The White House is preparing to fight for President Donald Trump's immigration order after a federal judge on Friday halted it nationwide.
A chaotic night set up the nation for a second straight weekend of widespread uncertainty over the controversial ban, this time with the administration on defense.
Federal Judge James Robart, a George W. Bush appointee who presides in Washington state, temporarily stopped the order. U.S. Customs and Border Protection then alerted airlines the U.S. government would quickly begin reinstating visas that were previously canceled, and CBP advised airlines that refugees that are in possession of U.S. visas will be admitted as well, an airline executive said.
But the White House quickly countered, first calling the order "outrageous" and then dropping that word minutes later in a second statement.
"At the earliest possible time, the Department of Justice intends to file an emergency stay of this outrageous order and defend the executive order of the President, which we believe is lawful and appropriate," White House Press Secretary Sean Spicer said in a statement. "The President's order is intended to protect the homeland and he has the constitutional authority and responsibility to protect the American people."
The ruling may have stung even more for the Trump administration because it came on the heels of its first legal victory over the travel ban. Hours earlier, a federal judge in Boston issued a more limited ruling that declined to renew a temporary restraining order in Massachusetts, which would have prohibited the detention or removal of foreign travelers legally authorized to come to the Boston area.
But it was the sweeping Seattle ruling that had the federal government scrambling.
Trump's executive order that he signed last week suspended immigration from seven Muslim-majority countries for 90 days, the U.S. refugee program for 120 days and indefinitely halted Syrian refugees from entering the U.S.
"This is exactly what we were looking for," Washington Attorney General Bob Ferguson told CNN's Anderson Cooper shortly after Robart's order, adding that "we have a bucket of Constitutional claims."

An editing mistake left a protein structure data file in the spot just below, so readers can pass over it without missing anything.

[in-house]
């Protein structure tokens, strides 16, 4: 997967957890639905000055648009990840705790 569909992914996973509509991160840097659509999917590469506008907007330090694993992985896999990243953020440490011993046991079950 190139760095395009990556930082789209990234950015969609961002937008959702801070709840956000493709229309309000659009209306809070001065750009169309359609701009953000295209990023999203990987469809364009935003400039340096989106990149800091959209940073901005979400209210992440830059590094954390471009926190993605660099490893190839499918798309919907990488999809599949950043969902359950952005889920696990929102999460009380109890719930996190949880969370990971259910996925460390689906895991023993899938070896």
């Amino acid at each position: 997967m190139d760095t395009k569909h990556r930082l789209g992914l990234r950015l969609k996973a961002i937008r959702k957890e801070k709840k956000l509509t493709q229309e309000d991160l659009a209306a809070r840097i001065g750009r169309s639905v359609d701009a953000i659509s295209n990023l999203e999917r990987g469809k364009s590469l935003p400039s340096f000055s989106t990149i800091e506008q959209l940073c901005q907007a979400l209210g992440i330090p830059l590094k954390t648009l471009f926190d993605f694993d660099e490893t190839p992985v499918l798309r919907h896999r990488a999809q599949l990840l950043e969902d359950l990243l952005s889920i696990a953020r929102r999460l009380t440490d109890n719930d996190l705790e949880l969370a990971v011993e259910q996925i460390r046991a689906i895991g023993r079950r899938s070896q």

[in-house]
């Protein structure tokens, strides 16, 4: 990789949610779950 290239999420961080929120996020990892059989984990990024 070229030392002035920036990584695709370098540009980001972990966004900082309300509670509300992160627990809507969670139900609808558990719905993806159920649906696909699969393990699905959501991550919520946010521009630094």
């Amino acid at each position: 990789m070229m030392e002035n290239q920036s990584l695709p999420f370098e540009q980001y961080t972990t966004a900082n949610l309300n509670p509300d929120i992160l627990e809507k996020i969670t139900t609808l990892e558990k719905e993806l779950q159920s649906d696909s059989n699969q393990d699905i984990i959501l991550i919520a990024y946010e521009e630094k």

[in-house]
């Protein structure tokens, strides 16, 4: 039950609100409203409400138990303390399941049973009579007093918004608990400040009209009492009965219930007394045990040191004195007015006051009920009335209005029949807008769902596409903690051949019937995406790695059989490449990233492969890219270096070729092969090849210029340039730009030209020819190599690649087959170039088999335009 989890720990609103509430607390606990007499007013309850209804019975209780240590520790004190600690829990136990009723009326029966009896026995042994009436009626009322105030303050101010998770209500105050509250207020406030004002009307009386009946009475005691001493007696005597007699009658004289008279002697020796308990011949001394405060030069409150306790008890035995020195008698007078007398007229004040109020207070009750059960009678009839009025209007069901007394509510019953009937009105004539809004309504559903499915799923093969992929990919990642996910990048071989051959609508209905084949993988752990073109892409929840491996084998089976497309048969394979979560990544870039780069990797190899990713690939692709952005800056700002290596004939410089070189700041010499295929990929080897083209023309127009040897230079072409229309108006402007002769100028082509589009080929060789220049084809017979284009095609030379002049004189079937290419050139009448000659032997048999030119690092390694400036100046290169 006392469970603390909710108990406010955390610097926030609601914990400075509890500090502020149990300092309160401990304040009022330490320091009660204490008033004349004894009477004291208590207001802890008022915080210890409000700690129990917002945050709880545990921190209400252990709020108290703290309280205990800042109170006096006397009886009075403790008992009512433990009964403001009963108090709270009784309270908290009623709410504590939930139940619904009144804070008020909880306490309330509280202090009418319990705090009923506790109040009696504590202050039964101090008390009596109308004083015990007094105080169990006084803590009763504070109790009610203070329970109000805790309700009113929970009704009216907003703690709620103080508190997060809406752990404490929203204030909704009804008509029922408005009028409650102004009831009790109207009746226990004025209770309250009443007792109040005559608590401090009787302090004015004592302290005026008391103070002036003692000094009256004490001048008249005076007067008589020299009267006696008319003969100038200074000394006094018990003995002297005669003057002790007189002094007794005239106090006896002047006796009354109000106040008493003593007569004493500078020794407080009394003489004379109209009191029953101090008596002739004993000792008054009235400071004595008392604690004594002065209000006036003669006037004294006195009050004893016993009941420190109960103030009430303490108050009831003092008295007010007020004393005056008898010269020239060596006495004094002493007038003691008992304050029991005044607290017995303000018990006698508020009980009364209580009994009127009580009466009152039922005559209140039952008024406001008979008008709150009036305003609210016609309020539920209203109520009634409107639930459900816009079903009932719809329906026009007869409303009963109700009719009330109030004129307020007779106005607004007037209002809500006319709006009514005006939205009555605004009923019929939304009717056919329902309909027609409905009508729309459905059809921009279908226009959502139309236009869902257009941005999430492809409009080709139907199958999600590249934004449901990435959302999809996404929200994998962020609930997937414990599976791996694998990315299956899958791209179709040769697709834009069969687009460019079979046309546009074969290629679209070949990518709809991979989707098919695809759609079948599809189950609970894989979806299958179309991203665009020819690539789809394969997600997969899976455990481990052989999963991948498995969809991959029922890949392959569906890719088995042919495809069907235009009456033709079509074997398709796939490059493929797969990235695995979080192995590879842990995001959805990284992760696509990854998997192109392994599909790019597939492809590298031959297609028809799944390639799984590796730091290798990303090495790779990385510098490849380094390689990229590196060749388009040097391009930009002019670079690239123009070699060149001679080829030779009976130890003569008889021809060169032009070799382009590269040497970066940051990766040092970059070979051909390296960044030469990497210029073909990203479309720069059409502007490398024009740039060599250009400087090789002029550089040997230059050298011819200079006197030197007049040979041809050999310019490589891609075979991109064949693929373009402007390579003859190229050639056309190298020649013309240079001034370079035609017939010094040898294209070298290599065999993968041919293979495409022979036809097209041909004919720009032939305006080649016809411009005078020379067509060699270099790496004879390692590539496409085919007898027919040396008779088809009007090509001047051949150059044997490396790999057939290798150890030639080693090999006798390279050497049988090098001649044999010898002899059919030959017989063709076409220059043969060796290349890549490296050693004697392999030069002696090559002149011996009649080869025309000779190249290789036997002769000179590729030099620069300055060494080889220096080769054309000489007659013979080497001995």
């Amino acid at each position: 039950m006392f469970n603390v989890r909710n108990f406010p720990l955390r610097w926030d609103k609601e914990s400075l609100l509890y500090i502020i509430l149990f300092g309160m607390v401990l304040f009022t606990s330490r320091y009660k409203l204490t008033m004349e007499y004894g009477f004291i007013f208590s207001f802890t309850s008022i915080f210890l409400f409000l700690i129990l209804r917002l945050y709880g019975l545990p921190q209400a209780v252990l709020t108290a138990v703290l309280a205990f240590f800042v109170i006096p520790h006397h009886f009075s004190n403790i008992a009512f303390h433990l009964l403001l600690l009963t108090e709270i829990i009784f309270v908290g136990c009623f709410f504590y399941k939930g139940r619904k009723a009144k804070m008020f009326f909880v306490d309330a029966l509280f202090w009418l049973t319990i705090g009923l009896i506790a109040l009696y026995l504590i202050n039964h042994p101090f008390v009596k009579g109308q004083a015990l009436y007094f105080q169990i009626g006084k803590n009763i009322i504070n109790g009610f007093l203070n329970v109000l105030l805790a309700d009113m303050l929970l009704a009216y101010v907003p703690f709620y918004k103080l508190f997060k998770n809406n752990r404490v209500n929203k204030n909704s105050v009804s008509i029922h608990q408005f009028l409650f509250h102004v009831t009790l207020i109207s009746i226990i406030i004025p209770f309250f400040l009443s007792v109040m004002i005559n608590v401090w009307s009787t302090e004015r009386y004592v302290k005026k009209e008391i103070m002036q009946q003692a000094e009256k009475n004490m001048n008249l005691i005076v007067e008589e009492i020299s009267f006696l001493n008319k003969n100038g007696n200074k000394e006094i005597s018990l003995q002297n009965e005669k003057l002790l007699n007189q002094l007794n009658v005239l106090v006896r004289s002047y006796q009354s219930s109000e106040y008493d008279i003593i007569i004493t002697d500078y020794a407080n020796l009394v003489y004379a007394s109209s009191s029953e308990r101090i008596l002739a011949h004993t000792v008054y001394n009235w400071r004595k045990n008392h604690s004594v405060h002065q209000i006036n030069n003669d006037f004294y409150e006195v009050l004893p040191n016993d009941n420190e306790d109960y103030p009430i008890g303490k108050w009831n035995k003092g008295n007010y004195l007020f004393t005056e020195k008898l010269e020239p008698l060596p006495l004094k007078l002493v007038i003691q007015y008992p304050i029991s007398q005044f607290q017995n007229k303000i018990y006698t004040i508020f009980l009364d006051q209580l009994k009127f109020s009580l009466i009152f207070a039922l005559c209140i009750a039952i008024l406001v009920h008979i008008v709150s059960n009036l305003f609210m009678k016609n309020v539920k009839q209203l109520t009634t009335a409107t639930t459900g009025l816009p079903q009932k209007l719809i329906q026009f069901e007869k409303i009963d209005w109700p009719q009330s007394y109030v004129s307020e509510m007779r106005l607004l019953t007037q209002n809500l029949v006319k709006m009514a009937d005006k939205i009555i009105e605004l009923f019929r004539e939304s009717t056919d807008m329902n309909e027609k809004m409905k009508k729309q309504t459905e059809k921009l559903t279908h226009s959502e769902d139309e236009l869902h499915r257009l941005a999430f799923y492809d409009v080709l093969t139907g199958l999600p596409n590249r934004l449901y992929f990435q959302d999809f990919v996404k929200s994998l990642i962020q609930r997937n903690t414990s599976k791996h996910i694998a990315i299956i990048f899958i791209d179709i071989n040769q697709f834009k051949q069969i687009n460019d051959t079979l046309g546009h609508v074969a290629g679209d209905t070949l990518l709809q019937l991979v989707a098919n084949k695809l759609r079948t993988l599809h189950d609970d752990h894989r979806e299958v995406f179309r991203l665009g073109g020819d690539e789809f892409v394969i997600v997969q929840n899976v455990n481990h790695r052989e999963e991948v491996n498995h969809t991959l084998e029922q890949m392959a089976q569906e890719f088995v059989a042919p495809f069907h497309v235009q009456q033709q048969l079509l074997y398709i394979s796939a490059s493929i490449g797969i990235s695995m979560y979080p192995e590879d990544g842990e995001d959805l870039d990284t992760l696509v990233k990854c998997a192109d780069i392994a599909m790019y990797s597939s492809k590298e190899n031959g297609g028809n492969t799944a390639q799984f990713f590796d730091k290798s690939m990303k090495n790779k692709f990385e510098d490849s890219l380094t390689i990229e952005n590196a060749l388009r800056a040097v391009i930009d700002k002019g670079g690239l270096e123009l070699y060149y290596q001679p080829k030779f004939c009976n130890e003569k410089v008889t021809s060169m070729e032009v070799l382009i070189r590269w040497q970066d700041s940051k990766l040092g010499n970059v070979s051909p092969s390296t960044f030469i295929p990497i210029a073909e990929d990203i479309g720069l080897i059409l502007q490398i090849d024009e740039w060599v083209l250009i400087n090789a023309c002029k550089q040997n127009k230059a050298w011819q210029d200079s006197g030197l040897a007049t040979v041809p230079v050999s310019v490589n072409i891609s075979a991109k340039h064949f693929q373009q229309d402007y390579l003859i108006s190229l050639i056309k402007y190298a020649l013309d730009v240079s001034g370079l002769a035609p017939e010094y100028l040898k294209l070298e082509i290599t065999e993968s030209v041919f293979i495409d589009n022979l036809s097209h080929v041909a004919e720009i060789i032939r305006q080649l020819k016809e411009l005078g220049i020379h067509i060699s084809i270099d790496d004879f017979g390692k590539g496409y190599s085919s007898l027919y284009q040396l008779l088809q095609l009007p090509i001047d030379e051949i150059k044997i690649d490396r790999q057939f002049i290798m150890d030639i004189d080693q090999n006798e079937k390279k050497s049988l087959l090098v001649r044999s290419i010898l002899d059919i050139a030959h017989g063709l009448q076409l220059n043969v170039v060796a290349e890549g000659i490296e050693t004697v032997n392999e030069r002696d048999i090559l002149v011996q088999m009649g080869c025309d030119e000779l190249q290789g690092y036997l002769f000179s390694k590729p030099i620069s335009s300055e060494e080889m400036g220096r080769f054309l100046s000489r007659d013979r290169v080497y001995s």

"It's Keystone Cops, the way that thing (the order) was put together," added Ferguson, who said he was prepared to take his case all the way to the Supreme Court if necessary.
This suit was brought by the states of Washington and Minnesota against the travel ban enacted by Trump's executive order. A federal official told CNN DOJ lawyers were not expected to file an appeal Friday night.
A Customs and Border Protection spokesman told CNN the agency will review the order and comply with all court orders. The State Department is working with the Department of Homeland Security to determine the effect of the stay, a State Department official said.
Democrats, including Senate Minority Leader Chuck Schumer, immediately hailed Robart's order.
"This ruling is a victory for the Constitution and for all of us who believe this un-American executive order will not make us safer," Schumer said in a statement. "President Trump should heed this ruling and he ought to back off and repeal the executive order once and for all."
The seven affected Muslim-majority countries are Iraq, Syria, Iran, Libya, Somalia, Sudan and Yemen.
CBP told major U.S. airlines Friday night that the government is reinstating visas and is "back to business as usual" prior to the situation that was in place before last week's executive order, the airline executive told CNN. Airlines are expected as soon as Friday night to start removing travel alerts from their websites and getting messages out to customers to alert them about the change.
It is possible there will be more court activity and an appeal before anyone could act on getting a visa, and it's unclear how long it would take to obtain one.
U.S. airlines use an automated system connected to the CBP database to scan passports and visas to get an instant determination if the passenger can board or not. Unless the government reinstates visas and the airlines get a "board" status, the airlines still would not allow such passengers to board.
Daniel Smith, an immigration attorney in Seattle, predicted a " flood of people trying to enter the U.S. over the next few days" due to the legal opening.
"I am advising clients who are in the country now -- don't leave," Smith said. "And any clients wanting to enter the country, it's best if you try to get in right now and then stay put if you get here."
Correction: An earlier version of this story incorrectly identified Customs and Border Protection.